Sparkly new engagement rings, exotic vacations, besties clad in ugly sweaters—once you start seeing these things on your Instagram feed in high quantities, you know it’s really the holiday season.
And while such year-end landmarks are totally worth a share, being bombarded with them can make you feel less-than-jolly if they’re things you want in your life…but don’t have.
According to Christine Hassler, life coach and author of Expectation Hangover, there’s a reason why the holidays are a time when lots of envy and comparison tend to creep in. “This season comes with a lot of pressure—there’s an expectation to be surrounded by people and to be in love,” she says. “It’s also a time where the focus is on stuff—like presents and parties—and we lose sight of the simple things that make our lives so amazing. This prevents us from feeling the gratitude for what we have.”
She adds that festive FOMO isn’t a new phenomenon, but it’s become even more pronounced in the age of social media. “The problem is we’ve become voyeurs to everyone’s life, and whenever you compare yourself to hundreds of other people, it’s really hard not to go into lack,” Hassler says.
Fortunately, it’s possible to snap out of this kind of thinking and bring yourself back into a positive place. Just follow these suggestions from Hassler, and soon you’ll be throwing around “#blessed” like it’s tinsel.
Keep reading for five ways to let go of envy this holiday season.
1. Make gratitude a daily practice
“Gratitude has to be a muscle,” proclaims Hassler. But unlike working your quads, she adds, there should be no rest days when it comes to giving thanks. “Unless it’s something we practice every day, it’s easy to slip out of gratitude and get into ‘more, better, different’ thinking.”
The simplest way to get started? Create a gratitude journal, in which you write down all the things you’re thankful for each day. And don’t just make it about the big, awesome happenings. “Focus on simple things—like an amazing parking spot or a cute dog you saw—and also give some gratitude to the not-so-great things, because there’s learning in them,” says Hassler.
So if you didn’t get invited to that blowout holiday party, find the silver lining and put it on paper. (Like, maybe you were able to finish your holiday shopping instead.) You’re guaranteed to feel better once you reframe the situation.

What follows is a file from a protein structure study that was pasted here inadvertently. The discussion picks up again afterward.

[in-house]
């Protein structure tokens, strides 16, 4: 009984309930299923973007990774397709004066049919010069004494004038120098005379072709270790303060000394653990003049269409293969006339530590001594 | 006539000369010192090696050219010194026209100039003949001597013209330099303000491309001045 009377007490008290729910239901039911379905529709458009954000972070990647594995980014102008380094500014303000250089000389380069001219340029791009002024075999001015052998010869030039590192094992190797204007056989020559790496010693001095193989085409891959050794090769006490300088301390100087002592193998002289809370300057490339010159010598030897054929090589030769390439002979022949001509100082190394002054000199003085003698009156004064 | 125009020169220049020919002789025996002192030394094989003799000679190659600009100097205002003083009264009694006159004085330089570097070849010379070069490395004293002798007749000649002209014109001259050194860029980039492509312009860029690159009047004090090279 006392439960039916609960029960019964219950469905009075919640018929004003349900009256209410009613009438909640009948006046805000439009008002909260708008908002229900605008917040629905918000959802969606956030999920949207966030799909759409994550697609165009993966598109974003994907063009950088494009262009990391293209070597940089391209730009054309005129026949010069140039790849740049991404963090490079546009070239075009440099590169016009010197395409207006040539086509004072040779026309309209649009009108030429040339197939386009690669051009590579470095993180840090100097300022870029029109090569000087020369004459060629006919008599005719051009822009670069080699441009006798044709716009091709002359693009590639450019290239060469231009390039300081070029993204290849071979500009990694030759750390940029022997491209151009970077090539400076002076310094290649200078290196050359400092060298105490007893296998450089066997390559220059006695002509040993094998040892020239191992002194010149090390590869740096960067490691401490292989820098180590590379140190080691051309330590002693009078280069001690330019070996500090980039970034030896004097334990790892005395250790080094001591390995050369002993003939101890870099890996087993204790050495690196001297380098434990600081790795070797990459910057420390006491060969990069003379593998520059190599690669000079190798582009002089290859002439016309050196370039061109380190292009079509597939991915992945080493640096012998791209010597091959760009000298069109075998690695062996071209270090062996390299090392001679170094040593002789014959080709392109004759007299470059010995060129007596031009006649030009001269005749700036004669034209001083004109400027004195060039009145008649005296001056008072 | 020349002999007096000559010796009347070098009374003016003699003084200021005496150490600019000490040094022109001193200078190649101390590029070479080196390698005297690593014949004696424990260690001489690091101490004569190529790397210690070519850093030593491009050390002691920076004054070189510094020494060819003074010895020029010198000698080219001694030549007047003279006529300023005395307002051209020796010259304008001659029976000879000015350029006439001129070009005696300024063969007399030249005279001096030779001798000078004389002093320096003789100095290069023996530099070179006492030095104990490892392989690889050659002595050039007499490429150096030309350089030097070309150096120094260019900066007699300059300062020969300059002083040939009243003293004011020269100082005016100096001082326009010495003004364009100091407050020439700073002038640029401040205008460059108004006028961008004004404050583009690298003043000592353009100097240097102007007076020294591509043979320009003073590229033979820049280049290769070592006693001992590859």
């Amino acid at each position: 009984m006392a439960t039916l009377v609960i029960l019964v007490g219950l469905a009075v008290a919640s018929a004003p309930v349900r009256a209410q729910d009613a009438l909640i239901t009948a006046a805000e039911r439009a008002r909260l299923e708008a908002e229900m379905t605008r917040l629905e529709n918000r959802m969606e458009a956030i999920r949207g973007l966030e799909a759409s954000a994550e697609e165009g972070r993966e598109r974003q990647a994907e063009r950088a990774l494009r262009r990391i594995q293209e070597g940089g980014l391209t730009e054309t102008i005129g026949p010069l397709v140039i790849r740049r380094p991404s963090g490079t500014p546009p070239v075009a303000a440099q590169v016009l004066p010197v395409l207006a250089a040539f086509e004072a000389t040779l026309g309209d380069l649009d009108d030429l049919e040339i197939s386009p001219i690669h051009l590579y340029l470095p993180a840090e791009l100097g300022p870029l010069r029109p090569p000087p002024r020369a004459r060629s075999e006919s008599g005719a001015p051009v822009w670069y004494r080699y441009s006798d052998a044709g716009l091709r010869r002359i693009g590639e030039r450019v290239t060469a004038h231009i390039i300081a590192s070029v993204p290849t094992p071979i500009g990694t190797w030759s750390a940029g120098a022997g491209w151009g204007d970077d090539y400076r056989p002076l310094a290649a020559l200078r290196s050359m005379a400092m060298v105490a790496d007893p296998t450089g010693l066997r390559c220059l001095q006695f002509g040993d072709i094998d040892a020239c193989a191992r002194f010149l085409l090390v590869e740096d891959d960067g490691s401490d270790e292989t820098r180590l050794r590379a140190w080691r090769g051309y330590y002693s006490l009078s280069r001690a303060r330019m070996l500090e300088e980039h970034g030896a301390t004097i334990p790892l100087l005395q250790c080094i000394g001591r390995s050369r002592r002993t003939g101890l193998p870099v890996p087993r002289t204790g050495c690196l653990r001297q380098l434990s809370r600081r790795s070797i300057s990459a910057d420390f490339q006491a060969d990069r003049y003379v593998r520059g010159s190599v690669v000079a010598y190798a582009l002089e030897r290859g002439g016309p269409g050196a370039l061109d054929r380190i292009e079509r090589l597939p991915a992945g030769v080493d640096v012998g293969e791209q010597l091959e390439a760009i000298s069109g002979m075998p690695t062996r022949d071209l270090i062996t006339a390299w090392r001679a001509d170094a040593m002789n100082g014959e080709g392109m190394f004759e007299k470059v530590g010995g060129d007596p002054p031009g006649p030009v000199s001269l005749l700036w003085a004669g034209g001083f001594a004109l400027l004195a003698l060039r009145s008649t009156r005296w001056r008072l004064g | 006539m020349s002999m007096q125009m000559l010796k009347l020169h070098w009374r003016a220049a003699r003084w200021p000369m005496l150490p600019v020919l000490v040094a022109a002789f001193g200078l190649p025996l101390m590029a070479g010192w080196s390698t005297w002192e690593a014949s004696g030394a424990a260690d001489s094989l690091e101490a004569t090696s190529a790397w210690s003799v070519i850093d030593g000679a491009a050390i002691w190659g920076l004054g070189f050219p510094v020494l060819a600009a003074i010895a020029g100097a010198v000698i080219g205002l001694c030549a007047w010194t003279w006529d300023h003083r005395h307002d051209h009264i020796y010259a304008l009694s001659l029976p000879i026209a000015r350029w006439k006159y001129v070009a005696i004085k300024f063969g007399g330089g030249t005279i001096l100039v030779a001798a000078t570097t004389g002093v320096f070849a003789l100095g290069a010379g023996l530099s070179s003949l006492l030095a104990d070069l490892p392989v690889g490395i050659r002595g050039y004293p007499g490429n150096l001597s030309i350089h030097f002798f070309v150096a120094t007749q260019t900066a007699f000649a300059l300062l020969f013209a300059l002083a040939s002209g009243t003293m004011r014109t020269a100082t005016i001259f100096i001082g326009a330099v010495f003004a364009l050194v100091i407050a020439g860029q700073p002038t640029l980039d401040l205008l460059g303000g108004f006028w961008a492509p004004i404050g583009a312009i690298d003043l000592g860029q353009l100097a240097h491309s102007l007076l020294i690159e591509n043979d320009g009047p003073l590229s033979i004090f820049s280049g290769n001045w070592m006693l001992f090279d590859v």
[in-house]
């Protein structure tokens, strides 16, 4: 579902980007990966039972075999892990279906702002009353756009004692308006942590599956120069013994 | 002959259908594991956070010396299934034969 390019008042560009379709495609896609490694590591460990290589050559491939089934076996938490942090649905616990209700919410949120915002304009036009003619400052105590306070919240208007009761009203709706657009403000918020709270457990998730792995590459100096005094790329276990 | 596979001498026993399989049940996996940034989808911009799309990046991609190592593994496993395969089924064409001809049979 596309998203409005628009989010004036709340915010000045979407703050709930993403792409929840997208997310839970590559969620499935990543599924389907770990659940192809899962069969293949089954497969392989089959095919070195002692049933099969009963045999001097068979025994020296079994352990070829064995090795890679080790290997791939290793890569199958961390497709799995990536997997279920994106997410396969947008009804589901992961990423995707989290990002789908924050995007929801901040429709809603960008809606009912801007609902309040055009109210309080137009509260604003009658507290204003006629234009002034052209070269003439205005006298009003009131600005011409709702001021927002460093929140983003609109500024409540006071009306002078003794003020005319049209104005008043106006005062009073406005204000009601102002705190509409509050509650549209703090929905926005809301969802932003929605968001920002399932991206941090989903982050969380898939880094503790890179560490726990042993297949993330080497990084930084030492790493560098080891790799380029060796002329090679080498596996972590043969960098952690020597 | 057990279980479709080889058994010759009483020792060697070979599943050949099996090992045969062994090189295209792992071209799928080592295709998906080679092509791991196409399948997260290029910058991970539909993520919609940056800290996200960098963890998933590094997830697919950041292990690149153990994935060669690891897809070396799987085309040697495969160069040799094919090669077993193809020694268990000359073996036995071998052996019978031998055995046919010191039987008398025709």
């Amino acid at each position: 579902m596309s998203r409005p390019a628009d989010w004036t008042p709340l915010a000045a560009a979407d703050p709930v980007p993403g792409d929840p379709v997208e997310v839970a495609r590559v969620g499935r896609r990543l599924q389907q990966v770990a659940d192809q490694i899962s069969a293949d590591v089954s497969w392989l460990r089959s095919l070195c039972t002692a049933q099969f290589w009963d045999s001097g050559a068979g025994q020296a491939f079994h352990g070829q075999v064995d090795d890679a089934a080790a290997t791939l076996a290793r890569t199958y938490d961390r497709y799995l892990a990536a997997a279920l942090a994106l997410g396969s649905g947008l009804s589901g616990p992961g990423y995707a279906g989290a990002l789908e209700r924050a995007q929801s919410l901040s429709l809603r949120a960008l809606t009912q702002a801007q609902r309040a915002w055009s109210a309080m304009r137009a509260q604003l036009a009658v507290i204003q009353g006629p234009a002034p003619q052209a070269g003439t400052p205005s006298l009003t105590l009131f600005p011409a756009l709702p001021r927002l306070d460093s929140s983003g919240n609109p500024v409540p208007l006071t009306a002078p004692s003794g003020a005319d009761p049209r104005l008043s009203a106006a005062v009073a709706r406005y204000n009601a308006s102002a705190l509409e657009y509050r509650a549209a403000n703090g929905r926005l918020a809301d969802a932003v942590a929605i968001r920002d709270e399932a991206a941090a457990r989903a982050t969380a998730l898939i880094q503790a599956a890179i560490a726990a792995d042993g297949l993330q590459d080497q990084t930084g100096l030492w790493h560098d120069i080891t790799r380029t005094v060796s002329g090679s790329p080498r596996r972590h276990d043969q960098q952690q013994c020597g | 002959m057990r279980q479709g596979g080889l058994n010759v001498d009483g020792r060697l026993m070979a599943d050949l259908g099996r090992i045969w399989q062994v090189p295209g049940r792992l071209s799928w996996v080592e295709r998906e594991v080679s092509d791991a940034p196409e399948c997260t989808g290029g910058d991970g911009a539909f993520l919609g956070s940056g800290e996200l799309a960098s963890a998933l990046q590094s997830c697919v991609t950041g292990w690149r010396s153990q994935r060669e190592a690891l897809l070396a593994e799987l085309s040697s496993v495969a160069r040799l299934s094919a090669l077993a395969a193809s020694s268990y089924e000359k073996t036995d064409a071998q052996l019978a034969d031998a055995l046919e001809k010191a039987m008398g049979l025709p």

2. See yourself in others
Hassler has an unusual take on jealousy: She sees it as an opportunity. “When you’re comparing or jealous, you’re seeing something in someone else that you’re not seeing in yourself,” she explains. “If you really use the comparison and say, ‘How do I leverage this?’ you can use it to develop your own personal qualities.”
For example, let’s say that you’ve been social-stalking a college friend who has an awesome partner, a great apartment, and a cool job. “Ask yourself, what qualities am I seeing in them that I need to own in myself?” says Hassler. “Are they confident? Are they courageous? Are they a risk-taker? What got them to where they are, and how can you own that in yourself?” Once you’re aware, you can work on cultivating those aspects of your own personality.
3. Connect with people on the reg—and not from behind a screen
“The biggest reason people get out of gratitude and feel sad and separate is we don’t feel like we’re connected with anybody,” says Hassler. Her advice? Make sure that you’re having meaningful conversations as often as possible, whether it’s with your checker at Whole Foods or a friend you haven’t seen in a while.
And no, WhatsApp chats don’t count. “Especially in this time when we’re so polarized, we need people—and it can’t just be through our devices,” Hassler stresses. “Beyond just your immediate circle, how can you reach out and experience that sense of belonging? The more connected you feel, the more gratitude you will feel.” (One great idea: Start a women’s circle.)
4. Be of service
The best way to appreciate all that you have is, without a doubt, by serving someone who has less. “You don’t have to go drill a well in Africa, but you can volunteer or help a friend who’s having a rough time,” Hassler says.
She refers to acts of service as “perspective checks,” which bring the awesome aspects of your life into focus and help amp up the gratitude. If you need somewhere to start, look for an organization in your area doing good work (like this nonprofit that delivers healthy meals to those who are sick).
5. Do something creative
According to Hassler, there’s nothing that’ll get you into a high-vibe state faster than flexing your right brain. (And don’t use the excuse that you’re not creative—she insists everyone is, if we give ourselves the chance.)
“Too many of us spend all of our time working and socializing,” she says. “There’s not enough playing, creativity, or pleasure that doesn’t come from eating and drinking.” So next time you’re feeling down, whip up a flower arrangement, paint your own nail art, or dye a tablecloth using your farmers’ market haul. Even if your creation isn’t exactly Pinterest-worthy, one thing’s for sure: It’ll be way more gratifying than hitting “refresh” on your social feed for the zillionth time.
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